ISLAMABAD: Mega projects are all about multi-billion dollar budgets, fast-tracking schedules and triggering media hype. However, they also involve creating a consistent but compelling narrative for stakeholder consensus.
Pakistan too, is expected to get a “CPEC booster shot” of around $5 billion in Foreign Direct Investment over the next couple of years – with a promise to jump start its sluggish economy, at least in the short term. Since 2013, China-Pakistan Economic Corridor (CPEC) has had its fair share of highs and lows in the national media but a closer look reveals that the devil is in the details. Whilst the government claims that CPEC is the ‘Holy Grail’ of its development agenda, the picture is not as simple as it is portrayed to be.
Missing policy frameworks
Imagine the chaos that may ensue if we execute the $51.5 billion CPEC programme in the absence of a national transport policy. All stakeholder exercises in the past have failed to roll out a viable and fair national transport policy. The Federal Ombudsman Secretariat called for formulation of the national policy in February this year but the issue has been thrown on the backburner once again.
Policymakers need to decide the market structure and offer just the right incentives. For instance, if we liberalise the power market and offer targeted subsidies to firms willing to invest in rural areas, we can expect increased rural electrification levels. In the absence of such a winning policy blueprint, the participation of private sector in infrastructure projects will remain low.
Can we break the “connectivity bottleneck” in absence of such a policy framework? Only time will tell.
Who’s calling the shots?
A Prime Minister’s Delivery Unit has been set up in Islamabad that works with the Joint Cooperation Committee of China’s National Development and Reform Commission (NDRC) and Planning Commission. Although a multi-tier mechanism has been put in place besides setting up five joint working groups to deal with energy, transport infrastructure, special economic zones, Gwadar and planning; it is the Ministry of Finance that is calling all the shots. The role of the CPEC secretariat at the Planning Commission has been reduced to that of an inter-provincial coordinator.
CPEC planners lack the deep domain experience of putting systems and processes in place for the performance reporting of Engineering, Procurement and Construction (EPC) companies and frequent tracking of key variables. The only tool available at hand is an obsolete PC-iii form and the committee established by the prime minister in June 2015 to propose alternative mechanisms for monitoring of megaprojects has not yet come up with a new project management process suite.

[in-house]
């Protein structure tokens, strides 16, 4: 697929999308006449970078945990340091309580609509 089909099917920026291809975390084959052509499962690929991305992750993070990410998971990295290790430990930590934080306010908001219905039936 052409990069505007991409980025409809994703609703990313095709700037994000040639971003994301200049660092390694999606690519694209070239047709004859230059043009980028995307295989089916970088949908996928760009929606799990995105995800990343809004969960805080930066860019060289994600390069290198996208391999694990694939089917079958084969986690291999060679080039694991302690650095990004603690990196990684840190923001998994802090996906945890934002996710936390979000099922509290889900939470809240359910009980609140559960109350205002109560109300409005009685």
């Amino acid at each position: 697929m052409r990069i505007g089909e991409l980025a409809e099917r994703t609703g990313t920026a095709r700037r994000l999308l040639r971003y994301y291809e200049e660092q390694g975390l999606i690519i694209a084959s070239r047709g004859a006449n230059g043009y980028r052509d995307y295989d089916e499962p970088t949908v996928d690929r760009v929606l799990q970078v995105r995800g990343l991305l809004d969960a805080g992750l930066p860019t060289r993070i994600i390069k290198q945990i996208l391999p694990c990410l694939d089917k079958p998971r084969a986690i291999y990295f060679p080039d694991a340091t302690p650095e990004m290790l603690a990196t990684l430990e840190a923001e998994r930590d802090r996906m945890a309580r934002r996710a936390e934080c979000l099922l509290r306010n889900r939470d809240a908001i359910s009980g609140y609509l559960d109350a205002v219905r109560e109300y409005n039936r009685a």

Problems with the boomtown, Gwadar
Gwadar has an acute drinking water shortage as its Ankara Kaur dam has dried up. The Mirani dam will not able to meet its future water requirements after a mass migration of labour force takes place to complete projects such as Gwadar airport and coal power plants.
With a depth of only 14.5 metres, Gwadar can’t become a trans-shipment hub for transit trade from Central Asian states. Moreover, oil shipments from Gwadar to China via trains aren’t economically viable as it costs 800% higher than direct shipments to Chinese ports.
Iffy Economics: The Chinese model
In 2014, Sri Lanka borrowed several billion dollars from China for infrastructure development, on the condition that major contracts shall be awarded to Chinese firms without any competition. All these projects are now in shambles – with the Sri Lankan government reaching out to the International Monetary Fund for payback of expensive Chinese loans.
Drawing parallels, Pakistan is also repeating same mistakes by awarding contracts to Chinese players without any competitive bidding – with a sovereign guarantee of 18% return on investments.
Moreover, there is no guarantee that Chinese will pump money into our local economy by sourcing materials and labour force from Pakistan. The lion’s share of 400,000 jobs that will be created may go to Chinese labour force – not to mention the hefty cement and construction material import bill that may touch the billion dollar mark.
The way CPEC is unfolding now calls for new rules of business such that it mutually benefits both economies. All tenders should be open and transparent with mandatory provisions to source local materials, labour and management. The key lesson to learn at this stage is that there’s no such thing as a free lunch and there are no shortcuts to development.
The writer is a Cambridge graduate and is working as a management consultant.
Published in The Express Tribune, November 7th, 2016.